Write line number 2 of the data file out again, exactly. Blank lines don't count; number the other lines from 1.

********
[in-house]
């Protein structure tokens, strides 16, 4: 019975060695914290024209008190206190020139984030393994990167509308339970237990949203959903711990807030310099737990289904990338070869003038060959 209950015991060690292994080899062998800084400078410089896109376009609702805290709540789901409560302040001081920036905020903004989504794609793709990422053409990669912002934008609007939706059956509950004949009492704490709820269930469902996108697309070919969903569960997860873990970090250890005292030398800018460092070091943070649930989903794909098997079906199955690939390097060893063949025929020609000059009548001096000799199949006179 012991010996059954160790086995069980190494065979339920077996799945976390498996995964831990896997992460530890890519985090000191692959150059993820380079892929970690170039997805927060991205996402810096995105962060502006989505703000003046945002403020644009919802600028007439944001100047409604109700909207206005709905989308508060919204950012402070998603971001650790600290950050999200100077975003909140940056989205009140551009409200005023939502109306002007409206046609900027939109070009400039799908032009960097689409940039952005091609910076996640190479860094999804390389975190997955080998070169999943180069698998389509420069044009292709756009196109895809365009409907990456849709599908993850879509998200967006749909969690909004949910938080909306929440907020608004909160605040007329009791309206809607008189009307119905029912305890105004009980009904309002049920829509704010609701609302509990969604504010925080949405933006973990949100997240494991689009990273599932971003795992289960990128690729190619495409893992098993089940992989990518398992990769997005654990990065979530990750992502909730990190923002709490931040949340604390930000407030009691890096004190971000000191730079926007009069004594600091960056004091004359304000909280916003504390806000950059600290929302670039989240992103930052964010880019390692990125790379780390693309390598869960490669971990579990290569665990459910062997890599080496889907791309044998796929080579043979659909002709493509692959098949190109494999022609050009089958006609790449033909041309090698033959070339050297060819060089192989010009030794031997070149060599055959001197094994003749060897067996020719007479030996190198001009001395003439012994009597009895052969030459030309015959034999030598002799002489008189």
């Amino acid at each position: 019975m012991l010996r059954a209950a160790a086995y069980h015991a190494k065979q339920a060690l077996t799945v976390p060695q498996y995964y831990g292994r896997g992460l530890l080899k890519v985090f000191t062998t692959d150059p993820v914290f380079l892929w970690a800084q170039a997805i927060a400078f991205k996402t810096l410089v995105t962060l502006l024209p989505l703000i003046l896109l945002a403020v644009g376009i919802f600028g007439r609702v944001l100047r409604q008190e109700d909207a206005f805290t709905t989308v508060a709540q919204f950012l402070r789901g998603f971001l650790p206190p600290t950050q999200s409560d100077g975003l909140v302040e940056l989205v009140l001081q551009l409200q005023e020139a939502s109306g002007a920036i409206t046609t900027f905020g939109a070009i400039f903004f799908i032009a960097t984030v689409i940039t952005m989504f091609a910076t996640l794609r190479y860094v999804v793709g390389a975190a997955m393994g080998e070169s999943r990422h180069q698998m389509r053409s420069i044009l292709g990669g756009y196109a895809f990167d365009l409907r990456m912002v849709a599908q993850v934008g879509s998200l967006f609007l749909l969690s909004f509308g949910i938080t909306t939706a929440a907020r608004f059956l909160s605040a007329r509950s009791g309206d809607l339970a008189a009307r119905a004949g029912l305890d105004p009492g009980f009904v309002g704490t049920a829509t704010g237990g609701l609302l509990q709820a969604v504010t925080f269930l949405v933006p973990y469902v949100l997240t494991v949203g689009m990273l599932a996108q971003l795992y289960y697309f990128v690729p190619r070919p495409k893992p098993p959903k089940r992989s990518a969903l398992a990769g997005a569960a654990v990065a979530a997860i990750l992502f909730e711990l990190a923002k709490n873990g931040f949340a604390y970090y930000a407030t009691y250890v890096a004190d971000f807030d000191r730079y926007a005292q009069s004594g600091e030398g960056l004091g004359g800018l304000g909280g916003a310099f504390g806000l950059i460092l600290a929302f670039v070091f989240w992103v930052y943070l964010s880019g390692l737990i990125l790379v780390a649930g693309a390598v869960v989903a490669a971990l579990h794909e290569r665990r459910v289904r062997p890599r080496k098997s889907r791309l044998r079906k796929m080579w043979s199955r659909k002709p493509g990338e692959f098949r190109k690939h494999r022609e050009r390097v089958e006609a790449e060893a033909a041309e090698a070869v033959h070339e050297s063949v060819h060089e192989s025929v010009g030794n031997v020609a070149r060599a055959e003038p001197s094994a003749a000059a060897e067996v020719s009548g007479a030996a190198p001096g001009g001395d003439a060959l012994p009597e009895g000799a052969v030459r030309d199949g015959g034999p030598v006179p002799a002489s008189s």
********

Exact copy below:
């Protein structure tokens, strides 16, 4: 019975060695914290024209008190206190020139984030393994990167509308339970237990949203959903711990807030310099737990289904990338070869003038060959 209950015991060690292994080899062998800084400078410089896109376009609702805290709540789901409560302040001081920036905020903004989504794609793709990422053409990669912002934008609007939706059956509950004949009492704490709820269930469902996108697309070919969903569960997860873990970090250890005292030398800018460092070091943070649930989903794909098997079906199955690939390097060893063949025929020609000059009548001096000799199949006179 012991010996059954160790086995069980190494065979339920077996799945976390498996995964831990896997992460530890890519985090000191692959150059993820380079892929970690170039997805927060991205996402810096995105962060502006989505703000003046945002403020644009919802600028007439944001100047409604109700909207206005709905989308508060919204950012402070998603971001650790600290950050999200100077975003909140940056989205009140551009409200005023939502109306002007409206046609900027939109070009400039799908032009960097689409940039952005091609910076996640190479860094999804390389975190997955080998070169999943180069698998389509420069044009292709756009196109895809365009409907990456849709599908993850879509998200967006749909969690909004949910938080909306929440907020608004909160605040007329009791309206809607008189009307119905029912305890105004009980009904309002049920829509704010609701609302509990969604504010925080949405933006973990949100997240494991689009990273599932971003795992289960990128690729190619495409893992098993089940992989990518398992990769997005654990990065979530990750992502909730990190923002709490931040949340604390930000407030009691890096004190971000000191730079926007009069004594600091960056004091004359304000909280916003504390806000950059600290929302670039989240992103930052964010880019390692990125790379780390693309390598869960490669971990579990290569665990459910062997890599080496889907791309044998796929080579043979659909002709493509692959098949190109494999022609050009089958006609790449033909041309090698033959070339050297060819060089192989010009030794031997070149060599055959001197094994003749060897067996020719007479030996190198001009001395003439012994009597009895052969030459030309015959034999030598002799002489008189």